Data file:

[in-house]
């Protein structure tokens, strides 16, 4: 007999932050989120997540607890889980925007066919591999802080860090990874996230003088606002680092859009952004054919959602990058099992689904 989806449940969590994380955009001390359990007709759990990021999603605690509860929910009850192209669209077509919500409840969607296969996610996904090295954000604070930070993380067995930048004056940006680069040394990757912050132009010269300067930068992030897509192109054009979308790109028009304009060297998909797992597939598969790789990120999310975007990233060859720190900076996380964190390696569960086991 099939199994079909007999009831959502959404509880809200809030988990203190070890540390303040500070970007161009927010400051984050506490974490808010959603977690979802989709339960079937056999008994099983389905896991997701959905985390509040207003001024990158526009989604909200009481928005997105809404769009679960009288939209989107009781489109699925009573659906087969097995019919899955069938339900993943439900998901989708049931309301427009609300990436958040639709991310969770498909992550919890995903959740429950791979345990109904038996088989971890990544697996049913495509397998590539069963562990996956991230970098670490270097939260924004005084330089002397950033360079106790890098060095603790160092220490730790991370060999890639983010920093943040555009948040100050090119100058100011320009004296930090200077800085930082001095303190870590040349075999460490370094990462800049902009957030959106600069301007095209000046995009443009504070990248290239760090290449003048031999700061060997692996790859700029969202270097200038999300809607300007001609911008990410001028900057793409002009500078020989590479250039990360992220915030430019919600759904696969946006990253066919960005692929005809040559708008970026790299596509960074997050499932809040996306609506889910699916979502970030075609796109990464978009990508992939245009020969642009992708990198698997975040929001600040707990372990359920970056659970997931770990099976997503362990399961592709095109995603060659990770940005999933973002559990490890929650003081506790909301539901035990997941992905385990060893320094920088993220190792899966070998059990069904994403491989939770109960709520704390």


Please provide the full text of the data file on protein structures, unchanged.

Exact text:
[in-house]
């Protein structure tokens, strides 16, 4: 007999932050989120997540607890889980925007066919591999802080860090990874996230003088606002680092859009952004054919959602990058099992689904 989806449940969590994380955009001390359990007709759990990021999603605690509860929910009850192209669209077509919500409840969607296969996610996904090295954000604070930070993380067995930048004056940006680069040394990757912050132009010269300067930068992030897509192109054009979308790109028009304009060297998909797992597939598969790789990120999310975007990233060859720190900076996380964190390696569960086991 099939199994079909007999009831959502959404509880809200809030988990203190070890540390303040500070970007161009927010400051984050506490974490808010959603977690979802989709339960079937056999008994099983389905896991997701959905985390509040207003001024990158526009989604909200009481928005997105809404769009679960009288939209989107009781489109699925009573659906087969097995019919899955069938339900993943439900998901989708049931309301427009609300990436958040639709991310969770498909992550919890995903959740429950791979345990109904038996088989971890990544697996049913495509397998590539069963562990996956991230970098670490270097939260924004005084330089002397950033360079106790890098060095603790160092220490730790991370060999890639983010920093943040555009948040100050090119100058100011320009004296930090200077800085930082001095303190870590040349075999460490370094990462800049902009957030959106600069301007095209000046995009443009504070990248290239760090290449003048031999700061060997692996790859700029969202270097200038999300809607300007001609911008990410001028900057793409002009500078020989590479250039990360992220915030430019919600759904696969946006990253066919960005692929005809040559708008970026790299596509960074997050499932809040996306609506889910699916979502970030075609796109990464978009990508992939245009020969642009992708990198698997975040929001600040707990372990359920970056659970997931770990099976997503362990399961592709095109995603060659990770940005999933973002559990490890929650003081506790909301539901035990997941992905385990060893320094920088993220190792899966070998059990069904994403491989939770109960709520704390």